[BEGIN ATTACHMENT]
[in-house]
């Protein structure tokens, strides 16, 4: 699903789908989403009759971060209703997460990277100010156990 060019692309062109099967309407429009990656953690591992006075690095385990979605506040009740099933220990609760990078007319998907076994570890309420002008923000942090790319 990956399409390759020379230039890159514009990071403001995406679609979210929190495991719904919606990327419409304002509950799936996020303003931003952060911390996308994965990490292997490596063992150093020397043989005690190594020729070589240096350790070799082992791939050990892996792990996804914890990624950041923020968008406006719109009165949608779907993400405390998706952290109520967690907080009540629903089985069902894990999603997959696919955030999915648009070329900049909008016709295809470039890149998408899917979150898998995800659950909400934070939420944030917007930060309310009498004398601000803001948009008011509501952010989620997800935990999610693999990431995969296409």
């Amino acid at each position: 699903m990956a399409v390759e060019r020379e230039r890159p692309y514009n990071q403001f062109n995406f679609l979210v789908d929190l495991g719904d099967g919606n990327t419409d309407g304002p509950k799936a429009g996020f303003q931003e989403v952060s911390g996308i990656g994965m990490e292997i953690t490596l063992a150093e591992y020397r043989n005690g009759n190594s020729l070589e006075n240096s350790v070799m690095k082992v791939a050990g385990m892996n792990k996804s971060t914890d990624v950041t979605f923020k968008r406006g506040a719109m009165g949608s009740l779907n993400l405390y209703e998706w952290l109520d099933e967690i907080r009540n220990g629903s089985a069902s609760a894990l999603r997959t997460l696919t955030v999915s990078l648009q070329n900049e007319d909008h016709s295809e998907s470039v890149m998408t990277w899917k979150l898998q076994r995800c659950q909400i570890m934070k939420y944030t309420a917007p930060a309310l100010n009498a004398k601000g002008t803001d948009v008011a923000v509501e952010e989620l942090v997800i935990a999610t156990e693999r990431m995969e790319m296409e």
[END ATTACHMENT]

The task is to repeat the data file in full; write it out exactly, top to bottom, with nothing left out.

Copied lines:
[in-house]
């Protein structure tokens, strides 16, 4: 699903789908989403009759971060209703997460990277100010156990 060019692309062109099967309407429009990656953690591992006075690095385990979605506040009740099933220990609760990078007319998907076994570890309420002008923000942090790319 990956399409390759020379230039890159514009990071403001995406679609979210929190495991719904919606990327419409304002509950799936996020303003931003952060911390996308994965990490292997490596063992150093020397043989005690190594020729070589240096350790070799082992791939050990892996792990996804914890990624950041923020968008406006719109009165949608779907993400405390998706952290109520967690907080009540629903089985069902894990999603997959696919955030999915648009070329900049909008016709295809470039890149998408899917979150898998995800659950909400934070939420944030917007930060309310009498004398601000803001948009008011509501952010989620997800935990999610693999990431995969296409």
């Amino acid at each position: 699903m990956a399409v390759e060019r020379e230039r890159p692309y514009n990071q403001f062109n995406f679609l979210v789908d929190l495991g719904d099967g919606n990327t419409d309407g304002p509950k799936a429009g996020f303003q931003e989403v952060s911390g996308i990656g994965m990490e292997i953690t490596l063992a150093e591992y020397r043989n005690g009759n190594s020729l070589e006075n240096s350790v070799m690095k082992v791939a050990g385990m892996n792990k996804s971060t914890d990624v950041t979605f923020k968008r406006g506040a719109m009165g949608s009740l779907n993400l405390y209703e998706w952290l109520d099933e967690i907080r009540n220990g629903s089985a069902s609760a894990l999603r997959t997460l696919t955030v999915s990078l648009q070329n900049e007319d909008h016709s295809e998907s470039v890149m998408t990277w899917k979150l898998q076994r995800c659950q909400i570890m934070k939420y944030t309420a917007p930060a309310l100010n009498a004398k601000g002008t803001d948009v008011a923000v509501e952010e989620l942090v997800i935990a999610t156990e693999r990431m995969e790319m296409e």